Plastic Pollution in the Oceans
“There is more microplastic in the ocean than there are stars in the Milky Way” (McCarthy). Many Americans consume plastic throughout the year and do not recycle all of it. The beaches are getting dirtier and dirtier but there is not much change going on. The wastes on the beaches, streets, and air are going into the ocean and harming the species. Pollution in the oceans is affecting the sea creatures because surfers are exposed to pathogens, sea turtles develop tumors and dolphins are hosts to parasites.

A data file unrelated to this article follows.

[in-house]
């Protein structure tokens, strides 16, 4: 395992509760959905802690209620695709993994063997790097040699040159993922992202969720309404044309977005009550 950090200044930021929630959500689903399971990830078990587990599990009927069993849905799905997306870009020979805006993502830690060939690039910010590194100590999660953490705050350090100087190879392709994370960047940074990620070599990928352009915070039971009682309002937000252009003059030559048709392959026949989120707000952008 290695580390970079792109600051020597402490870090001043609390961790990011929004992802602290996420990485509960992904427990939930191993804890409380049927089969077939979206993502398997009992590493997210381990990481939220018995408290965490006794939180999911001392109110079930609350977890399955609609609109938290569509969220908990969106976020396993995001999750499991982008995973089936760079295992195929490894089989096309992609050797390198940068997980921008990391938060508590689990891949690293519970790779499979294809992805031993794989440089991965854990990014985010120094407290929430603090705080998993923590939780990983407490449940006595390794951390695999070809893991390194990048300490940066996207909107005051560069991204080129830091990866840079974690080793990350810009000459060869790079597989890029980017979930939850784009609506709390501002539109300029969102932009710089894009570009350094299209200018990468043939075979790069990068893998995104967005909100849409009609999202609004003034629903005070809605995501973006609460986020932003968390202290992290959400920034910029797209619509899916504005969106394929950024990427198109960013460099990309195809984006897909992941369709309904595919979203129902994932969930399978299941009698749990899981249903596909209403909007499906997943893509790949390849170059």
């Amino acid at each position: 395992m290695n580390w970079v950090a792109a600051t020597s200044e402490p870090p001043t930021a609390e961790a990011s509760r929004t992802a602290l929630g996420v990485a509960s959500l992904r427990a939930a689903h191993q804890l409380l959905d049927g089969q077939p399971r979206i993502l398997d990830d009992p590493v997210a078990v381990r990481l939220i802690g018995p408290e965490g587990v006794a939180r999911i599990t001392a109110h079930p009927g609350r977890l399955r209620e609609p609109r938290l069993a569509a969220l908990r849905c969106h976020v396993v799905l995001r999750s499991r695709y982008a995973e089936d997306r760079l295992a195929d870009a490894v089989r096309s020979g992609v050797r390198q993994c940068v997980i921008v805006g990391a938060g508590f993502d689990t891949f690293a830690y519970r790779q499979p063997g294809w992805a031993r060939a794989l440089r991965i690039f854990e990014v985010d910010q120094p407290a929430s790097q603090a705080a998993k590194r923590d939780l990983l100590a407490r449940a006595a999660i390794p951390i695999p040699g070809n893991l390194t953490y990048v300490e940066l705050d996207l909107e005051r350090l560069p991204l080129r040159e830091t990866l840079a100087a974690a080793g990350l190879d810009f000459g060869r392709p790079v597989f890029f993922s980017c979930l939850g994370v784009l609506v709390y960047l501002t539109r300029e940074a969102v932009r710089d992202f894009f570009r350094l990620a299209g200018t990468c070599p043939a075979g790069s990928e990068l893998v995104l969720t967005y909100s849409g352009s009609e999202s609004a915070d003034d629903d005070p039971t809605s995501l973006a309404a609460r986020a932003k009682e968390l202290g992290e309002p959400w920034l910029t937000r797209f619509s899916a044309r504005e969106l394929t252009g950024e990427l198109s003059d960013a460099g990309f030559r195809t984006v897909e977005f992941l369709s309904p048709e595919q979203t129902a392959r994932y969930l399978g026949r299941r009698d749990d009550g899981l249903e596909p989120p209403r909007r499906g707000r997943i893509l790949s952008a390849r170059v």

Surfers were found to be four times more likely than nonsurfers to carry types of E. coli. Antibiotic-resistant E. coli can trigger gastrointestinal symptoms, urinary tract infections and meningitis. “The ocean is filled with disease-causing bacteria that can really harm the many people who swim in the ocean” (Kazanc). The pollution in the air and water are causing 40% of surfers to get asthma. During summer, there are more emergency room visits for breathing problems from high air pollution. Not only are surfers getting asthma, they are also exposed to various pathogens. They are spread through direct contact, indirect contact and droplet transmission (Rinkesh). Direct contact is when infected body fluid enters another person’s body through water from cuts. Indirect contact is when a surfer touches an object that contains infected body fluid. Droplet transmission occurs when a surfer inhales droplets from someone else’s cough or sneeze. Some surfers borrow or rent surfboards from friends or local surf shops. The pathogens will spread quickly and cause infections. Although, there is a way to avoid them. Wearing protective personal equipment like gloves, eyewear, footwear and bodysuits. Drinking seawater will also spread diseases but it is not always easy to avoid doing that. Microorganisms are going into the body as long as salmonella as surfers are swallowing water. Water also goes into the sinuses because surfers fully emerge into the ocean water. After a big rainstorm, the ocean will be even more polluted. Street trash, gutters, people and animal waste, car oil, and cleaning chemicals all get flushed down into the water. Welcome to Mother Nature’s toilet. Timmy Turner is a surfer that went surfing at Huntington Beach after it rained, developed a sinus infection and almost died from the staph infection eating his brain. Surfers have three times the levels of antimicrobial resistance bacteria compared to the general population. Surfers go year-round so there is no way of avoiding a storm runoff. According to Steve Reed, surfing is always a good time to go surfing. Reed has gotten skin cancer (it is gone now) and nothing stops him from surfing. He surfs all year long. Although, surfers should stay out of the water for at least 72 hours after a storm to avoid getting sick.